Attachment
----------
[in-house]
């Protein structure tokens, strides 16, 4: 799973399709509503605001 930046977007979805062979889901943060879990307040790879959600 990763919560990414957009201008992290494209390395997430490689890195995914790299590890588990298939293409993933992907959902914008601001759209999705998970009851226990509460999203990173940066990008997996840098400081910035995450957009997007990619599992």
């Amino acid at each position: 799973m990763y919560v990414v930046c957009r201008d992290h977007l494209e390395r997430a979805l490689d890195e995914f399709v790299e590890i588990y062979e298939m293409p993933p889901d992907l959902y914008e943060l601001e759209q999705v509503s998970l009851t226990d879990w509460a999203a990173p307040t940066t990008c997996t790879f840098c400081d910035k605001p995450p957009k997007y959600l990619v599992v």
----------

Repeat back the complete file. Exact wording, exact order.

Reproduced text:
[in-house]
């Protein structure tokens, strides 16, 4: 799973399709509503605001 930046977007979805062979889901943060879990307040790879959600 990763919560990414957009201008992290494209390395997430490689890195995914790299590890588990298939293409993933992907959902914008601001759209999705998970009851226990509460999203990173940066990008997996840098400081910035995450957009997007990619599992």
């Amino acid at each position: 799973m990763y919560v990414v930046c957009r201008d992290h977007l494209e390395r997430a979805l490689d890195e995914f399709v790299e590890i588990y062979e298939m293409p993933p889901d992907l959902y914008e943060l601001e759209q999705v509503s998970l009851t226990d879990w509460a999203a990173p307040t940066t990008c997996t790879f840098c400081d910035k605001p995450p957009k997007y959600l990619v599992v």